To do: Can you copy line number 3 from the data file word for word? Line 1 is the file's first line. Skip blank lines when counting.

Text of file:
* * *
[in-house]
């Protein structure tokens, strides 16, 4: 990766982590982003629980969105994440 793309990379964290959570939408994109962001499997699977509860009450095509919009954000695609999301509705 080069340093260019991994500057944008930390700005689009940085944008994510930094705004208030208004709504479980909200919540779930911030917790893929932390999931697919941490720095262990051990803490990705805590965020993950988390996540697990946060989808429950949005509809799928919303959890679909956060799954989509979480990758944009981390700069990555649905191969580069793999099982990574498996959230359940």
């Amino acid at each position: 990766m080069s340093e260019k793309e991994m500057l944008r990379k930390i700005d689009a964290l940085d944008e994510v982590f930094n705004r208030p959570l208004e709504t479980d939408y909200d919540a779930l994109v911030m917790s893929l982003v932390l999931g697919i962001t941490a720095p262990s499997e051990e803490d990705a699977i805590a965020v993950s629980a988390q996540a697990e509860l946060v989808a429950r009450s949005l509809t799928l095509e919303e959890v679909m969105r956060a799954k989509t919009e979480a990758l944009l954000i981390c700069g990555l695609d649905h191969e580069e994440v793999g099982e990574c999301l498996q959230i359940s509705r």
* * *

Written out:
């Amino acid at each position: 990766m080069s340093e260019k793309e991994m500057l944008r990379k930390i700005d689009a964290l940085d944008e994510v982590f930094n705004r208030p959570l208004e709504t479980d939408y909200d919540a779930l994109v911030m917790s893929l982003v932390l999931g697919i962001t941490a720095p262990s499997e051990e803490d990705a699977i805590a965020v993950s629980a988390q996540a697990e509860l946060v989808a429950r009450s949005l509809t799928l095509e919303e959890v679909m969105r956060a799954k989509t919009e979480a990758l944009l954000i981390c700069g990555l695609d649905h191969e580069e994440v793999g099982e990574c999301l498996q959230i359940s509705r």